Jerry Rice, one of the greatest players in American football history, is sitting in a room beneath Wembley Stadium.
Outside, final preparations are being made for tomorrow's annual NFL fixture in London, in which Rice's former team, the San Francisco 49ers, take on the Denver Broncos.
It is more than five years since Rice played a sport in which he still holds almost every record for wide receivers, but a glint appears in his eye as he considers what it would be like to enjoy one last hurrah.
"If I could put that uniform on one more time and run out on that field I would," he says. "This would have been the ultimate. I played in London in pre-season matches, but these guys have the chance to play here, in the regular season, with 85,000 people going crazy.
"You can tell that American football is something special here. There will be a lot of people in the stand getting excited. The energy here is unbelievable. The crowd's energy was something I always fed off."
At 48 Rice is still supremely fit, even if nearly a stone heavier than in his playing days. "I'm a little bit more muscular now," he says, before adding with a smile: "My girlfriend wanted me to put on a bit more."
As a player Rice would weigh himself every morning. If the scales topped 189lb his colleagues would arrive at training to find him already on the treadmill. His appetite for work was legendary. "I was determined to be the best football player I could possibly be, so I was willing to go to extremes, even in the off season," he recalls. "When we went to training camps I was already in shape, whereas a lot of guys used them to get into shape."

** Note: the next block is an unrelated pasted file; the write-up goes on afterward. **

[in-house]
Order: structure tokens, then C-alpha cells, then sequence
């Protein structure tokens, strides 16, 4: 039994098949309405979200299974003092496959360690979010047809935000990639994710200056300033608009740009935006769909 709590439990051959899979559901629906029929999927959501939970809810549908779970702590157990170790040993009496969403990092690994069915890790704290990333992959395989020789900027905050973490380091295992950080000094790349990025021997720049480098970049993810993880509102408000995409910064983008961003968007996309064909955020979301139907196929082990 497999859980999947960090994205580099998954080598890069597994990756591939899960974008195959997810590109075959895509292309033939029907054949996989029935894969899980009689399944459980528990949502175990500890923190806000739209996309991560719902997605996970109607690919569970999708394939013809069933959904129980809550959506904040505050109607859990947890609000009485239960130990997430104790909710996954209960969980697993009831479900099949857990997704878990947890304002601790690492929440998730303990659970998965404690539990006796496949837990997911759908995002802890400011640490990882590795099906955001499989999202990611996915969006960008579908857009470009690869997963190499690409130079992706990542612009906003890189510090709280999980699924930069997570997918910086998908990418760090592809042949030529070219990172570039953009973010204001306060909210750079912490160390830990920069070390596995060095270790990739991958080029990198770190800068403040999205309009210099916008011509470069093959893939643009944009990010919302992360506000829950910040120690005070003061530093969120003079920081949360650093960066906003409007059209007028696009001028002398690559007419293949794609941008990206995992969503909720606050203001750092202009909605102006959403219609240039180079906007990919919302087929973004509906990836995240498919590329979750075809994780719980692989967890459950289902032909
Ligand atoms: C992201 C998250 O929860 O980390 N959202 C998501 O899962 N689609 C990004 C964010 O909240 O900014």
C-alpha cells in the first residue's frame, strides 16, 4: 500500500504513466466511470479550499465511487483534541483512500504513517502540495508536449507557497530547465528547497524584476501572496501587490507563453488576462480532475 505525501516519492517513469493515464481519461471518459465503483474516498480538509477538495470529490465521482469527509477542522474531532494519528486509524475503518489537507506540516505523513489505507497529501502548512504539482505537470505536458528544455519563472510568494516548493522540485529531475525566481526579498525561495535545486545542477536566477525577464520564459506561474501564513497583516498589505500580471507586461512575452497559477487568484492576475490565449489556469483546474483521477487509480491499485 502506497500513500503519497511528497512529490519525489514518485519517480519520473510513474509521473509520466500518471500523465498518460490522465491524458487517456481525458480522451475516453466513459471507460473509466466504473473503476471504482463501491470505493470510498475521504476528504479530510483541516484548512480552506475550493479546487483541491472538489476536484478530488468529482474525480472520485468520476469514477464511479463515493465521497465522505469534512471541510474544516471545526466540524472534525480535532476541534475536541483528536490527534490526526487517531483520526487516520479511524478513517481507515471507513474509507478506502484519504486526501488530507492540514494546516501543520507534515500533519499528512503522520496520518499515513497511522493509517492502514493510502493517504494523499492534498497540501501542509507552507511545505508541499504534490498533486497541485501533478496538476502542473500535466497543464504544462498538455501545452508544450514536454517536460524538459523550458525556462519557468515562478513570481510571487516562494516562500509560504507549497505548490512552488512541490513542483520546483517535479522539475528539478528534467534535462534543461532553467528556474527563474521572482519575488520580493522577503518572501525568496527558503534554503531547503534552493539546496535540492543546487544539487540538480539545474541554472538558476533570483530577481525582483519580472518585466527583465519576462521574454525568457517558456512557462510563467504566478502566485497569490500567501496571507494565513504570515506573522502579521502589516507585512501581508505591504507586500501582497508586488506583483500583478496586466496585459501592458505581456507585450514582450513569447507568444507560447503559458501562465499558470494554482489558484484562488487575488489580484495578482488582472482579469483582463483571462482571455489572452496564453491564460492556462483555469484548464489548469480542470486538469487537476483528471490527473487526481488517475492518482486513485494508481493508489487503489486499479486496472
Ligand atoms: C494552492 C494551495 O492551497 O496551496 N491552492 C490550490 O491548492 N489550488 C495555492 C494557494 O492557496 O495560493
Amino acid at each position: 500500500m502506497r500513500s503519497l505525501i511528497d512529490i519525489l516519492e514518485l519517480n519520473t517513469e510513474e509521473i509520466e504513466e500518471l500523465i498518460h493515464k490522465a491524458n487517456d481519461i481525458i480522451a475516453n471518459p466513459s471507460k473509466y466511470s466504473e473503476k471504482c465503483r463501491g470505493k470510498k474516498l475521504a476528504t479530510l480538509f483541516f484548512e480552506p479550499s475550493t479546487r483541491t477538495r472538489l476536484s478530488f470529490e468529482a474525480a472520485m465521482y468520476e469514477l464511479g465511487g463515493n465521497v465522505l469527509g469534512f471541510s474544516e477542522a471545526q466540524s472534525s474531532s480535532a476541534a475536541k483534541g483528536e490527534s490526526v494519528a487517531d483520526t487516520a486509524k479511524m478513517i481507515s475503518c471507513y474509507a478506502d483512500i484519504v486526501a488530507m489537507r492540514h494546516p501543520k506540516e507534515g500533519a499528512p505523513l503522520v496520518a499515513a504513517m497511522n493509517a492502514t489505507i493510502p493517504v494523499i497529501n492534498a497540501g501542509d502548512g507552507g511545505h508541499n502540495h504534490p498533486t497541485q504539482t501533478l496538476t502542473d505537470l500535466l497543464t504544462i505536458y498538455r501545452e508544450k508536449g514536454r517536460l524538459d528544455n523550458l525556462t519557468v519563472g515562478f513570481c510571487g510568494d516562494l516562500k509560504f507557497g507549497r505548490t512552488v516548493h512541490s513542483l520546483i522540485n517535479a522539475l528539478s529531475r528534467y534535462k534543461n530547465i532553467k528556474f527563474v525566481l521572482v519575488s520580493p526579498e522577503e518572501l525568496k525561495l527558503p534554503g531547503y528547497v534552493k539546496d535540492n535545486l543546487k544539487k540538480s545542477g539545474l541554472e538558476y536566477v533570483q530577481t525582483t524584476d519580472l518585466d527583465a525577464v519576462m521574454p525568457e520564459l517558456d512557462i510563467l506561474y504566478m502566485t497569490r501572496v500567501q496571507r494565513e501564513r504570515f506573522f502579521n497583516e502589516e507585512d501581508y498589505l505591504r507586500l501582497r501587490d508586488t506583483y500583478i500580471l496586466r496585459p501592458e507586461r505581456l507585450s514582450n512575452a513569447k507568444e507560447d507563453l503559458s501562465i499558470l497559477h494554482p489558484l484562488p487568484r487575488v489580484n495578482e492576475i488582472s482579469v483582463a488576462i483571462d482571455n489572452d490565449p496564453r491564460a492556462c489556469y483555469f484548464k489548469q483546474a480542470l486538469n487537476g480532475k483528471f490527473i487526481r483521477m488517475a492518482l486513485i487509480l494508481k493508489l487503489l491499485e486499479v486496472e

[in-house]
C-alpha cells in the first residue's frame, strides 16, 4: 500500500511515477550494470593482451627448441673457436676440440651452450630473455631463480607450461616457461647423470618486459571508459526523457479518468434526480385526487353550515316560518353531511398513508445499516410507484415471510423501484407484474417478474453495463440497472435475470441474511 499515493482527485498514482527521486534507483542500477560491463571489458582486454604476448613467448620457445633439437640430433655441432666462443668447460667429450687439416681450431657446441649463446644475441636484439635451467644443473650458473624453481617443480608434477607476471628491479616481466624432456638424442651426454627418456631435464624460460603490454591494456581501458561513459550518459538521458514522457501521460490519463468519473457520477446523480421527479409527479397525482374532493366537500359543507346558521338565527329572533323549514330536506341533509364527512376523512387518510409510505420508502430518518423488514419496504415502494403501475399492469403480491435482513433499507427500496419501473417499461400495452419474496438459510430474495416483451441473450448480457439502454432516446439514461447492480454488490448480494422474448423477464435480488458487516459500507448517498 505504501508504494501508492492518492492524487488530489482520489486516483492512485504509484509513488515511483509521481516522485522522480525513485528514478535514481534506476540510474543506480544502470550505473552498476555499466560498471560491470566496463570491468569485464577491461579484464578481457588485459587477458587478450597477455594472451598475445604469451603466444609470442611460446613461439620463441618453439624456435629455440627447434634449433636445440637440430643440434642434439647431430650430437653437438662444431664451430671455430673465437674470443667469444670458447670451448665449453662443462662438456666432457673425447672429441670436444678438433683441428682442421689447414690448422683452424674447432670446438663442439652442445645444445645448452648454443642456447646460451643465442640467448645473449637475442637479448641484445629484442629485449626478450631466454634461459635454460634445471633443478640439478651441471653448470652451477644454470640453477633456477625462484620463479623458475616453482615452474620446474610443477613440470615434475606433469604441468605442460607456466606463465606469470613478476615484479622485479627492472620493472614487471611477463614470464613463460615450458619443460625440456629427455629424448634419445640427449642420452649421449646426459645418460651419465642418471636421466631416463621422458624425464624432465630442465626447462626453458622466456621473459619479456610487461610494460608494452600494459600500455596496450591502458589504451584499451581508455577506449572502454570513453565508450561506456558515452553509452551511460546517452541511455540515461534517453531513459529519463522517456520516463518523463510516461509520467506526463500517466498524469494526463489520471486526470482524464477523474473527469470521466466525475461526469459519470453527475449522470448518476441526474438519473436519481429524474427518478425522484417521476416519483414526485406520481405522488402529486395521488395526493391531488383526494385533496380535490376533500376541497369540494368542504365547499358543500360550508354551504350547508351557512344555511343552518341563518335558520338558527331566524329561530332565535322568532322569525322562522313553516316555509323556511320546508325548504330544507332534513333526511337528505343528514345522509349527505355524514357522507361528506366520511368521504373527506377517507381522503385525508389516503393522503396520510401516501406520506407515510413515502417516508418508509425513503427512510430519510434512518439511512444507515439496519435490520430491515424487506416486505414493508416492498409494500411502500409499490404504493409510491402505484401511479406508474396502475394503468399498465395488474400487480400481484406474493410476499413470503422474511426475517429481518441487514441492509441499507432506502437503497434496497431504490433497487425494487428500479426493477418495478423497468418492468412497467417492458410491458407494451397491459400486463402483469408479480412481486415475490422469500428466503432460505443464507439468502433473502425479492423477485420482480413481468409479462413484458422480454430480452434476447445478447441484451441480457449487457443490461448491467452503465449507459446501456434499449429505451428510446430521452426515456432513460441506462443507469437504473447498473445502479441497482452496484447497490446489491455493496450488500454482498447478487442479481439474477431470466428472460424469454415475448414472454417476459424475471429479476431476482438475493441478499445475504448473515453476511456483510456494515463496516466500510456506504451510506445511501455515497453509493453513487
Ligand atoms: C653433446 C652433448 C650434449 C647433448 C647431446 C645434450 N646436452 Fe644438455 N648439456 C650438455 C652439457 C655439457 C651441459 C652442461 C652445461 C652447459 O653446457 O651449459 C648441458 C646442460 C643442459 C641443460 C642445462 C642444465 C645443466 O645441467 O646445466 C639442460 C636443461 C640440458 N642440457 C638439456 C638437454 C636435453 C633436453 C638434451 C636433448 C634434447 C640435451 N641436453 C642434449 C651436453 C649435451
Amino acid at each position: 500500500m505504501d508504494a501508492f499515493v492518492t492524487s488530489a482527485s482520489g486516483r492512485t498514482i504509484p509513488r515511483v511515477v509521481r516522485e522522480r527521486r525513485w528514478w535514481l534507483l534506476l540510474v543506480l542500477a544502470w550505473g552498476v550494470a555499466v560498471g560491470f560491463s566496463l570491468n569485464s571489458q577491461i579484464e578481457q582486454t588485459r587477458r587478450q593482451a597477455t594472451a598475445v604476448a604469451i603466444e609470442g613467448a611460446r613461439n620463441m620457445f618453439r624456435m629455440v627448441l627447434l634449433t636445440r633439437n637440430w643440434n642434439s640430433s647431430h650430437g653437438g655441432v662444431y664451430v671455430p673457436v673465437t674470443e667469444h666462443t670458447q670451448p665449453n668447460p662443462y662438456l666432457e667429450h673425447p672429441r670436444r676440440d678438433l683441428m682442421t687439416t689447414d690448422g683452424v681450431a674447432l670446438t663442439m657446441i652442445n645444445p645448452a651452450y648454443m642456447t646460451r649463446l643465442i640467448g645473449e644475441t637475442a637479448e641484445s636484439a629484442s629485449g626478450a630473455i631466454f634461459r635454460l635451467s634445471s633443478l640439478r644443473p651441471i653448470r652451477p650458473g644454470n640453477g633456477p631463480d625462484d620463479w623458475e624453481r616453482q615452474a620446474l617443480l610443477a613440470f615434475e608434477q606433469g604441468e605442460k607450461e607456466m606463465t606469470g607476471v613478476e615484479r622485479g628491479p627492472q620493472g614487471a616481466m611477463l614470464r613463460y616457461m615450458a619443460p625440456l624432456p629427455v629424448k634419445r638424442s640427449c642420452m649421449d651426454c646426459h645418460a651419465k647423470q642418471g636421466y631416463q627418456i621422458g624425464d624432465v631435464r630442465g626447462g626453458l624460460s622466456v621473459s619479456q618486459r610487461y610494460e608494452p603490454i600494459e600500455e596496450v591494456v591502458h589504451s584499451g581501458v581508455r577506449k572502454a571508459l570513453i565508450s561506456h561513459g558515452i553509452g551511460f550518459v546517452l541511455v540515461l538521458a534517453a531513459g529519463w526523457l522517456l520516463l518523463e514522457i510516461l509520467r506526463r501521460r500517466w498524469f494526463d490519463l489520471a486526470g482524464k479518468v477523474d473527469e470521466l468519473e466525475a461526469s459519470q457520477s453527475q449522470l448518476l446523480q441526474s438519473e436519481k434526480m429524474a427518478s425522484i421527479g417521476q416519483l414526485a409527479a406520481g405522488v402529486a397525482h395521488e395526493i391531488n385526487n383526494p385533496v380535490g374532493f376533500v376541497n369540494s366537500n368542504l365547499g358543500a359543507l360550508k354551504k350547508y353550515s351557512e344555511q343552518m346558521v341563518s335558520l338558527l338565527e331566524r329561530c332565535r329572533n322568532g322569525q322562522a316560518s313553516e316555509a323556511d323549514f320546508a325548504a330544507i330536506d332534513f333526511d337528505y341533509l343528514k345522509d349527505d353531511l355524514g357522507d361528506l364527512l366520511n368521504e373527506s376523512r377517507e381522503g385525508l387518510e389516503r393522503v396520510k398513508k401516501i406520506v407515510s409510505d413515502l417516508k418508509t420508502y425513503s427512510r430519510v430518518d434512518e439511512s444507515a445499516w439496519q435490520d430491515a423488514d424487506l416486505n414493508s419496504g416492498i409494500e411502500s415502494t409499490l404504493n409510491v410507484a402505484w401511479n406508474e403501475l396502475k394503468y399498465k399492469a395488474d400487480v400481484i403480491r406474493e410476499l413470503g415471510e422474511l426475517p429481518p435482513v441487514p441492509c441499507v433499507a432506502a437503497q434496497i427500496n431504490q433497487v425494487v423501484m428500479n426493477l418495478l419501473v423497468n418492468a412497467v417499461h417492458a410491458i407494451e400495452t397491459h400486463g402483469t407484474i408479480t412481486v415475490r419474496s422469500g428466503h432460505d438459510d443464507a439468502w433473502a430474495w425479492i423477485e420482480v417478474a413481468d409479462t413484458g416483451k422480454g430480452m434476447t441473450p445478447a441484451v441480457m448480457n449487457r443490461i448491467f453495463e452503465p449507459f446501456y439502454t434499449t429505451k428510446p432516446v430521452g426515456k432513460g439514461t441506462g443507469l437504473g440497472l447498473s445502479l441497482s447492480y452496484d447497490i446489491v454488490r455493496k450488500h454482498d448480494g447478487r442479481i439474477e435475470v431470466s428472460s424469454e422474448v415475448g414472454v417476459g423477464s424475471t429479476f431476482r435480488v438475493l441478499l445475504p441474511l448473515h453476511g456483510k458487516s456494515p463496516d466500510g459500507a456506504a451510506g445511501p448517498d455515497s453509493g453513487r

Rice, who is here as a television pundit, reckons his conditioning was the key to his longevity. In a physically demanding sport where careers average just four years, Rice played for 20 seasons, the first 16 with San Francisco, with whom he won three Super Bowls, followed by spells at Oakland, Seattle and Denver.
Tearing knee ligaments in 1997 ended a run of 189 consecutive appearances. Remarkably, he was back playing 14 weeks later. "I was in a cast, which they wanted me in for four to six weeks, but it was driving me crazy," he recalls. "I remember going downstairs to the garage and picking up a saw and cutting it off. After that they put me in a more flexible support. It was a difficult time. I didn't feel like I was part of the team. I couldn't sweat with them or go to battle with them."
While Rice does not think the NFL is more physical today, he reckons players are bigger and faster. He has been concerned by this season's spate of head and neck injuries. "If you lead with the crown of the helmet I believe your intention is to hurt," he says. "And if you don't hurt the player you're trying to hit then you can hurt yourself."
Nevertheless, he does not think all contact with the head should be outlawed. "Those were the hits that they used to show for commercials," he says of some of the more shuddering collisions. "Football still has to be a physical sport."